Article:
The one thing I'll add is that the top and bottom edges of the insulation panels should be covered with shiny aluminum HVAC tape (Which is not the same thing as "duct tape" even though the shiny tape is what you would actually use on ducts - go, figure. You'll find the tape I recommend in the HVAC aisle at big box stores, like Lowes or HD.) This is needed to prevent the bees from chewing on the foam. In a pinch you could also try heavy duty aluminum foil wrapped over the edges of the foam.

    Since this colony doesn't need a whole lot of space, I am assuming this would a one-box high stack, for now. You can keep the regular base and top assembly, including the quilt box. That's advantage of this system: you don't need any special equipment. When your colony recovers its strength, you can just gradually pull out a couple of 1" layers and add in one frame at a time until they are back to a full-width box. Meanwhile they will benefit from having very well-insulated sidewalls.

    I have great confidence in this as a method for matching cavity size to the needs of a specific colony as I often reduce the width of my boxes for winter in this way, even when they are several boxes high. This winter I have 4, 5, 6, and 7-frame wide stacks, all in my 10-frame width equipment. If you have multi-box high stacks, you just have to have the same (reduced) number of frames in each box. If it works out that you have one extra frame, then put it in the uppermost box.

    Both Betterbee and MannLake sell wood follower boards. If you have Betterbee's 7/8ths thick boxes, you'll need their FB. MannLake's fit is more universal. FB cost about $5 each.

    Nancy

  16. #15
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    Default Re: Very small cluster hanging by a thread

    Update. I opened the hive yesterday. It died overnight. While I noticed the queen a day earlier, I was unable to find her yesterday. Examination of the entire hive brought about the following material observations:

    1. A fair amount of white, bluish mold on the frames.
    2. Puddling moisture.
    3. Comb that looked like it had been chewed up. I doubt the bees could have done this.
    4. Brown bee poop scattered about on the upper brood box but only on the last few frames where the cluster died.
    5. Very few varroa mite bodies- but intend to examine some of the closed brood cells to see if there are mites on the bodies.
    6. Most of the honey in the bottom brood box was eaten but not so in the upper brood box.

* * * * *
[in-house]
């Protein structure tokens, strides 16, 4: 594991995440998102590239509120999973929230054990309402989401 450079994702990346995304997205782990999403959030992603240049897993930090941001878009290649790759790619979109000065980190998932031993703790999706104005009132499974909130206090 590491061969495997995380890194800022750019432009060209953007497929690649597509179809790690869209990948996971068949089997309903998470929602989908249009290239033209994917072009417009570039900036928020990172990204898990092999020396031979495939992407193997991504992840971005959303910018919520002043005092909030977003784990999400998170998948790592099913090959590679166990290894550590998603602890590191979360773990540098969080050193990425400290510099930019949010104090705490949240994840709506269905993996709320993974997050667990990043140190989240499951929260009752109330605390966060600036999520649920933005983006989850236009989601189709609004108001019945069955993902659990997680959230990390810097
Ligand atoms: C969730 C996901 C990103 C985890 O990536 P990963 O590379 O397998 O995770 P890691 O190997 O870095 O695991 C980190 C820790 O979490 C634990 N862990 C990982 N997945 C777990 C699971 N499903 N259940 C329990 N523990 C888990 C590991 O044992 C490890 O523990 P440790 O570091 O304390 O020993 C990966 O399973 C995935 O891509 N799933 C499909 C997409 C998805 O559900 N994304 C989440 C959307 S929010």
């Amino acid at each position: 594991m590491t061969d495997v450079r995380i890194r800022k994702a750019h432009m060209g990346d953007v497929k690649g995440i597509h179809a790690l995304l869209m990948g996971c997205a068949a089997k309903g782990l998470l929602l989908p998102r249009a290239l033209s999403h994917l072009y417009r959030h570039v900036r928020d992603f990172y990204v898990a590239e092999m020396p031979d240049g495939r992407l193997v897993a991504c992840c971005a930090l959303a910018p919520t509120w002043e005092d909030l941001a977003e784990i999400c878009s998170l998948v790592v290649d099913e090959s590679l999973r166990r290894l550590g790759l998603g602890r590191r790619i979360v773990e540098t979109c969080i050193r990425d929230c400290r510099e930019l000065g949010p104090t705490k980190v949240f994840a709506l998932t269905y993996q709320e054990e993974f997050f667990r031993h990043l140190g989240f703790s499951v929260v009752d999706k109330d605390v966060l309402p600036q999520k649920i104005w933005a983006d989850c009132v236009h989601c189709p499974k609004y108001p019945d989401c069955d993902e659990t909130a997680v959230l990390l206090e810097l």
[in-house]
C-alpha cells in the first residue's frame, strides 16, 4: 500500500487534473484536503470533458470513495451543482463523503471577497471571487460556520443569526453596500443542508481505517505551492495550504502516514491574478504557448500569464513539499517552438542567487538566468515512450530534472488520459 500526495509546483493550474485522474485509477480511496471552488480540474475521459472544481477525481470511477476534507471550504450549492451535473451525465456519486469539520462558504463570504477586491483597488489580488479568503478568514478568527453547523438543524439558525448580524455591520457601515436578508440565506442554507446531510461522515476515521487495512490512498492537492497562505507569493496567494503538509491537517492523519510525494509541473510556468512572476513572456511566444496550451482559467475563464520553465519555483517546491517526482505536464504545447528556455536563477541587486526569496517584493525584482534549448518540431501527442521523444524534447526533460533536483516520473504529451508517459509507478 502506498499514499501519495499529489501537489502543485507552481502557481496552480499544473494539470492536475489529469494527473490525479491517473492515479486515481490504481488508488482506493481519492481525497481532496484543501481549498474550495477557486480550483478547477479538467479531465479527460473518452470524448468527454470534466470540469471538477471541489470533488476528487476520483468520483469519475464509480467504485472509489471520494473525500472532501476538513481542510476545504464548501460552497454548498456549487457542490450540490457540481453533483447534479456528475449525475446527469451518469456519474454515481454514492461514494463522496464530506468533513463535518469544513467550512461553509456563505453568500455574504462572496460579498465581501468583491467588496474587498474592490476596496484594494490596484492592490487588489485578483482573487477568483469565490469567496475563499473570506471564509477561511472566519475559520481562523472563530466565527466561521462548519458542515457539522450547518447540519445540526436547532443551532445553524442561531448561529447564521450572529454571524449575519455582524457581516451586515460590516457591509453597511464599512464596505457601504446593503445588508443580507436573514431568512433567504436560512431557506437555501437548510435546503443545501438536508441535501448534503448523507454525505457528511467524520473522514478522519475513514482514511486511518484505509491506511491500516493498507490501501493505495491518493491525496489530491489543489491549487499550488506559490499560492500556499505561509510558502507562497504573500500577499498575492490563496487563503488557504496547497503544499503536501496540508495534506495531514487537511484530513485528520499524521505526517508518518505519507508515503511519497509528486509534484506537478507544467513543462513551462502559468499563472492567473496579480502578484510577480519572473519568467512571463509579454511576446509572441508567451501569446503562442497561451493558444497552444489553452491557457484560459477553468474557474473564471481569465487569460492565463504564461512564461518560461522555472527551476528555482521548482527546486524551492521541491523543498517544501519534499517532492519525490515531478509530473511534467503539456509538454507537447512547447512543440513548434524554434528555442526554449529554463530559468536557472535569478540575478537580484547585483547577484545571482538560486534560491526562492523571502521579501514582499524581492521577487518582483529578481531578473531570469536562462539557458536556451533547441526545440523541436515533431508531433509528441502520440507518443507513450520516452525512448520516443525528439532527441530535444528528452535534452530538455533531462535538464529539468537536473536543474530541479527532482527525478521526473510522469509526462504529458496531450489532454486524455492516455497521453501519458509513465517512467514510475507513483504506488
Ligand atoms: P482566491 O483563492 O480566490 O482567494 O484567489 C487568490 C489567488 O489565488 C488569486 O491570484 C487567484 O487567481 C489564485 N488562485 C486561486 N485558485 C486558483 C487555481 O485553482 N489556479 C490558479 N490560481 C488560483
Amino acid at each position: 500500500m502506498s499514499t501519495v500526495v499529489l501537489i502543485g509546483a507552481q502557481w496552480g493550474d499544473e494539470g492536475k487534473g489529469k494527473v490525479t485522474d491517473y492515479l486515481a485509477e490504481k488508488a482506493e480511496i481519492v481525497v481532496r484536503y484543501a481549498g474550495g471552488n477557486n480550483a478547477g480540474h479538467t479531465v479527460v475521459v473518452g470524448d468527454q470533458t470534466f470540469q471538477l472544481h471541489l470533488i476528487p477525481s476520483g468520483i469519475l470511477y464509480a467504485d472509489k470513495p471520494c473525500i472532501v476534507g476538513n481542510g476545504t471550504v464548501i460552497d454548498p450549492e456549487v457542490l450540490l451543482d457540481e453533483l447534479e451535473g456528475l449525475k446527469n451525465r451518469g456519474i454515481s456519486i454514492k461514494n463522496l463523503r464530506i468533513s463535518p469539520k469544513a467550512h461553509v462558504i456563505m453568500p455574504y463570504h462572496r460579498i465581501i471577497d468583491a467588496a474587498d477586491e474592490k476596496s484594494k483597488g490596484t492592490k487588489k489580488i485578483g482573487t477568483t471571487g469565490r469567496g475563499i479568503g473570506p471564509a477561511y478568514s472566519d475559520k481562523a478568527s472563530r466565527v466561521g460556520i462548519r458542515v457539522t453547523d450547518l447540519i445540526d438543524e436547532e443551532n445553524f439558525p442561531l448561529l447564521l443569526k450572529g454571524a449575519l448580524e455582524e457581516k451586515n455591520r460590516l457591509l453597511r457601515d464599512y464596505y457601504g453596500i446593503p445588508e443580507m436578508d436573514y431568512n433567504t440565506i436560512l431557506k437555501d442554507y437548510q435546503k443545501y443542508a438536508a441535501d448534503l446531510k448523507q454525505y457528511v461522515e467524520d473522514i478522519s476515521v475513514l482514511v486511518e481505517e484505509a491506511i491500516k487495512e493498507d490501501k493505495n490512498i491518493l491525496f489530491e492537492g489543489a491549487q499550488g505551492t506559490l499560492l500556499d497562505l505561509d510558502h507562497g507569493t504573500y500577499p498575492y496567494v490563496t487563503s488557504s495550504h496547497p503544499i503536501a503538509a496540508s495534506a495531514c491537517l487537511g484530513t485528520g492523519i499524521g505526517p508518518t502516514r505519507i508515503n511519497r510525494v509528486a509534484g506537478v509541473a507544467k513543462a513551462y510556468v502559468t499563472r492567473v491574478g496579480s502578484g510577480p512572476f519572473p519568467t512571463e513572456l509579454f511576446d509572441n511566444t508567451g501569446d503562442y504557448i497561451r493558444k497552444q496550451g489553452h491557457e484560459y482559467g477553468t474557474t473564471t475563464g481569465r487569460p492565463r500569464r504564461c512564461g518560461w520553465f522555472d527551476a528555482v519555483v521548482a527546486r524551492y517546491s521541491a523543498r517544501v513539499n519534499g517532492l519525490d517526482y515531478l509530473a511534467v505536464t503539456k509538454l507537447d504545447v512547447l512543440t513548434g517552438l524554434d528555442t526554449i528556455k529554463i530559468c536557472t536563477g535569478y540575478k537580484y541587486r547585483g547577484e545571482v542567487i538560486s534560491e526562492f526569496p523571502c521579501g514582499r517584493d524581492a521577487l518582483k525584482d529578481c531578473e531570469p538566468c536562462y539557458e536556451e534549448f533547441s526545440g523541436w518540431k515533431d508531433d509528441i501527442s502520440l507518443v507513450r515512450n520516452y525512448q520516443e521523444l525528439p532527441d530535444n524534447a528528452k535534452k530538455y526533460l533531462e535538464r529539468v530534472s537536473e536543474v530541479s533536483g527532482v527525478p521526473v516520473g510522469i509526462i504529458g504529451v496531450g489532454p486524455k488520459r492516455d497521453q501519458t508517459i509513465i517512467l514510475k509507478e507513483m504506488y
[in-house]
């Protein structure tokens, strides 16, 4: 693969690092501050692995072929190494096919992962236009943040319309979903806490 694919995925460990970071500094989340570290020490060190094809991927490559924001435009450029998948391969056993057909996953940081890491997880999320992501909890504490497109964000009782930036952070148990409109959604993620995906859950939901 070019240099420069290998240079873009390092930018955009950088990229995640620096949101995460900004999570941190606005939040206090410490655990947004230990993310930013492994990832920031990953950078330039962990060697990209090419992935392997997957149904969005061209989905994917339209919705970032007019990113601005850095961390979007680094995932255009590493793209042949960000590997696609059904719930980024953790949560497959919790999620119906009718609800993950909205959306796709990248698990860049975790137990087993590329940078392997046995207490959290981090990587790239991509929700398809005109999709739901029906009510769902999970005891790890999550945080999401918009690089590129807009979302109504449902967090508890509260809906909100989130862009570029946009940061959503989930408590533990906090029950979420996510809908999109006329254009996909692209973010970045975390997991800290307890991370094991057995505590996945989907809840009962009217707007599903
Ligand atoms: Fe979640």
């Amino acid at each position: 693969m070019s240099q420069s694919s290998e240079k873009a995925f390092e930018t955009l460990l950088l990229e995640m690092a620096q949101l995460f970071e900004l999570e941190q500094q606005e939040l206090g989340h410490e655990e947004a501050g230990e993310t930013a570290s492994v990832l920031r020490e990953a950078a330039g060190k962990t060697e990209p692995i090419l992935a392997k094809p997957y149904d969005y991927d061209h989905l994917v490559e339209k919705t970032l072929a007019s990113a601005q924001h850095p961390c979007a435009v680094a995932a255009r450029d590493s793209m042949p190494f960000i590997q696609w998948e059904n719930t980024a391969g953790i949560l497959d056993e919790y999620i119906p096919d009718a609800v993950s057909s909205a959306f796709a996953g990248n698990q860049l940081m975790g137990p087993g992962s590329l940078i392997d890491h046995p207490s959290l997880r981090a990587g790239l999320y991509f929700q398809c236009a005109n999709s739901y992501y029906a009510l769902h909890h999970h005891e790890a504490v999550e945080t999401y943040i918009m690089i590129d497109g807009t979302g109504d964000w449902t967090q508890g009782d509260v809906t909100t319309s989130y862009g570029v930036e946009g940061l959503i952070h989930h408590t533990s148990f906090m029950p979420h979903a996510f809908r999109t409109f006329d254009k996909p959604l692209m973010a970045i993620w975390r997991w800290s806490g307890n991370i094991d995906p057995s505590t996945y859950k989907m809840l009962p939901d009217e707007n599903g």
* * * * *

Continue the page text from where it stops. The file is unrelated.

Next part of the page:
7. The bottom board was disgusting. Very matted, moldy likely due to moisture. See attached photo.

    Tough to say what happened. If there was more evidence of mite bodies, I'd be inclined to go that route. Did the moisture come first or was the moisture the result of a dwindling colony? Maybe bad genetics? The brown poop raised concern of nosema but it was limited to the last days of the colony, and I've read it can be confirmed through lab work only.

    I'm a beginner beekeeper. Two mistakes I will not make again. 1. need more winter ventilation; and 2. fall pest protection re: mice, voles, moles and/or mites or nosema. Should take prophylactic measures.

    The good news: the hive next to it is very dry and strong. I used the same bee quilt and ventilation but the hive had no standing moisture. It has always been an aggressive colony. I usually get stung when working with these bees. Currently, the cluster covers about 4-5 frames in the upper brood box. The colony also has a 9 frame medium super of honey and there appears to be another cluster in it taking the honey. I did notice one varroa mite and promptly inserted two apivar strips - placed one strip in the upper brood box and the other in the path the bees take to the bottom entrance. Taking the advice of OT, I immediately ordered apivar which was shipped overnight. I want the varroa dead for the reasons given below.

    Reflecting on OT's comment re: bad queen, he maybe correct: she passed on genes to the workers which did not winter well.

    Near final assessment: the dead hive had the same ventilation, same location, same bee quilt design as the strong hive. The dead colony ate all of the honey in the bottom brood box and was halfway through the top brood box. I noticed the colony had clustered across about 2-3 frames of the center-top brood box by mid January. It is likely that the dead colony, as it became smaller and smaller, was unable to handle the moisture. Why did the colony become smaller as the winter progressed? Likely bad genetics given the lack of varroa to suggest otherwise. Couldn't handle the winter. A bee package from California. Queen origin is unknown.

    My plan: I am going to make about 4-5 nuc hives - five frame nucs using plywood. In late April or early May, depending on the amount of brood available, I hope to make at least two nucs from the existing hive. I'll incorporate a queen raised in New England. Hopefully Mr. Palmer is selling queens. As he suggests, sacrifice the production ability of the existing hive to enlarge the genetic viability of the apiary in subsequent years. Use a variety of nucs to "feed" the genetic makeup of the production hives. It's worth a go. -Keith

    ps - anyone know how to contact Mr. Palmer of French Hill Apiary?

    IMG_6264.jpg
    Last edited by keithdiaz; 03-01-2018 at 10:15 AM. Reason: Added Photo

  17. #16
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    Default Re: Very small cluster hanging by a thread

    Nancy - Very good explanation. Had the colony survived, I would have incorporated the follower board. I will use the method in the future when introducing a nuc to a production hive. -Keith